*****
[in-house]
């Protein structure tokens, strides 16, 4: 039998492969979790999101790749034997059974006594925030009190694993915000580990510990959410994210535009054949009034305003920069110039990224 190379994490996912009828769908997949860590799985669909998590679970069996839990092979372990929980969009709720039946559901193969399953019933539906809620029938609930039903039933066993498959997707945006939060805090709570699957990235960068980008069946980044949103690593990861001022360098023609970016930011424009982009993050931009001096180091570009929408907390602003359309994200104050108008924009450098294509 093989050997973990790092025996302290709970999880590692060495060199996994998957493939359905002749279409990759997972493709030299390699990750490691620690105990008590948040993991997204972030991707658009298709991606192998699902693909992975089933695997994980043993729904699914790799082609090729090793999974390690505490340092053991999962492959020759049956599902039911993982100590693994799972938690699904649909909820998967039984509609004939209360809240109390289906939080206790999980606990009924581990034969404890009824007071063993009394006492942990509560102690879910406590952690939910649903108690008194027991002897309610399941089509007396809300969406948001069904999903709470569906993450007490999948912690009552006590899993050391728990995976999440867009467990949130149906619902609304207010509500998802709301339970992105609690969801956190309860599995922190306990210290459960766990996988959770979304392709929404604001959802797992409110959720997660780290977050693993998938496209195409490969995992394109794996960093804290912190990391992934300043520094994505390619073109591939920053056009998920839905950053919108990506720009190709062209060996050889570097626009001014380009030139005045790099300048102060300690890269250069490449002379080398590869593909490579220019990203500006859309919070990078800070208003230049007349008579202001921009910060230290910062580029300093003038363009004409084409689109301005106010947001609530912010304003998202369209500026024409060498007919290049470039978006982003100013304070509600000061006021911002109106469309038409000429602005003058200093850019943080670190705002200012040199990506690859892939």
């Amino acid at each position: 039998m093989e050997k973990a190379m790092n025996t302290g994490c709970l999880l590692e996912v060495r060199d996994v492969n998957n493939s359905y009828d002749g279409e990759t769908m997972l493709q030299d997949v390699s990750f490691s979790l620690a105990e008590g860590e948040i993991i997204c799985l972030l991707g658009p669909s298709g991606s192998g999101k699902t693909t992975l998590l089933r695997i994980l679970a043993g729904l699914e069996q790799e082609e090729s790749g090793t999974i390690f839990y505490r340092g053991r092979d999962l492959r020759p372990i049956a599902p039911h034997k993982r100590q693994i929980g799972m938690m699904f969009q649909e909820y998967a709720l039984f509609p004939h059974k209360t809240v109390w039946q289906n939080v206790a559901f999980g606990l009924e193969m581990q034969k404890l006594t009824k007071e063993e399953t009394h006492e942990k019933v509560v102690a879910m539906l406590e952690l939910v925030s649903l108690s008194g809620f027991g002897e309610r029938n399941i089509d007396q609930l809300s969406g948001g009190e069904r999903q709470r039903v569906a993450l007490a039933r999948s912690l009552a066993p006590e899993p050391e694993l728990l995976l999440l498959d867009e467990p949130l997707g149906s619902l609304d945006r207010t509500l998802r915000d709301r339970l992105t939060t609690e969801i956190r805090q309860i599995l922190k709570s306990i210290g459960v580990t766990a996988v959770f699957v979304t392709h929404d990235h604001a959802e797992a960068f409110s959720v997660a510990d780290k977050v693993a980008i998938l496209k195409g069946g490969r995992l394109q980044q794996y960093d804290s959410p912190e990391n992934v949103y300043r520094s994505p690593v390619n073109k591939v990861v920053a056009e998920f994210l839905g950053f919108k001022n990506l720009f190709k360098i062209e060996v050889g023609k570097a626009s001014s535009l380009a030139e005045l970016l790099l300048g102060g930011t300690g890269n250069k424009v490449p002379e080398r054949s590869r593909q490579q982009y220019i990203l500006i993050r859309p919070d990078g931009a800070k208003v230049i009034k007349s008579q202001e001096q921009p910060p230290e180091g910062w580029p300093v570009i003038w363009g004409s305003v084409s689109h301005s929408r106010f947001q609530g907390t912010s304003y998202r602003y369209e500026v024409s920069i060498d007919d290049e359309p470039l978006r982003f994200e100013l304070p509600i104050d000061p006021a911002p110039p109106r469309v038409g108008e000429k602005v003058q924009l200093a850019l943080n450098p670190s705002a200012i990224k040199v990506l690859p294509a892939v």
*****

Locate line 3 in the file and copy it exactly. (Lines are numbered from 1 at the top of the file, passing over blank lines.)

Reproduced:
């Amino acid at each position: 039998m093989e050997k973990a190379m790092n025996t302290g994490c709970l999880l590692e996912v060495r060199d996994v492969n998957n493939s359905y009828d002749g279409e990759t769908m997972l493709q030299d997949v390699s990750f490691s979790l620690a105990e008590g860590e948040i993991i997204c799985l972030l991707g658009p669909s298709g991606s192998g999101k699902t693909t992975l998590l089933r695997i994980l679970a043993g729904l699914e069996q790799e082609e090729s790749g090793t999974i390690f839990y505490r340092g053991r092979d999962l492959r020759p372990i049956a599902p039911h034997k993982r100590q693994i929980g799972m938690m699904f969009q649909e909820y998967a709720l039984f509609p004939h059974k209360t809240v109390w039946q289906n939080v206790a559901f999980g606990l009924e193969m581990q034969k404890l006594t009824k007071e063993e399953t009394h006492e942990k019933v509560v102690a879910m539906l406590e952690l939910v925030s649903l108690s008194g809620f027991g002897e309610r029938n399941i089509d007396q609930l809300s969406g948001g009190e069904r999903q709470r039903v569906a993450l007490a039933r999948s912690l009552a066993p006590e899993p050391e694993l728990l995976l999440l498959d867009e467990p949130l997707g149906s619902l609304d945006r207010t509500l998802r915000d709301r339970l992105t939060t609690e969801i956190r805090q309860i599995l922190k709570s306990i210290g459960v580990t766990a996988v959770f699957v979304t392709h929404d990235h604001a959802e797992a960068f409110s959720v997660a510990d780290k977050v693993a980008i998938l496209k195409g069946g490969r995992l394109q980044q794996y960093d804290s959410p912190e990391n992934v949103y300043r520094s994505p690593v390619n073109k591939v990861v920053a056009e998920f994210l839905g950053f919108k001022n990506l720009f190709k360098i062209e060996v050889g023609k570097a626009s001014s535009l380009a030139e005045l970016l790099l300048g102060g930011t300690g890269n250069k424009v490449p002379e080398r054949s590869r593909q490579q982009y220019i990203l500006i993050r859309p919070d990078g931009a800070k208003v230049i009034k007349s008579q202001e001096q921009p910060p230290e180091g910062w580029p300093v570009i003038w363009g004409s305003v084409s689109h301005s929408r106010f947001q609530g907390t912010s304003y998202r602003y369209e500026v024409s920069i060498d007919d290049e359309p470039l978006r982003f994200e100013l304070p509600i104050d000061p006021a911002p110039p109106r469309v038409g108008e000429k602005v003058q924009l200093a850019l943080n450098p670190s705002a200012i990224k040199v990506l690859p294509a892939v």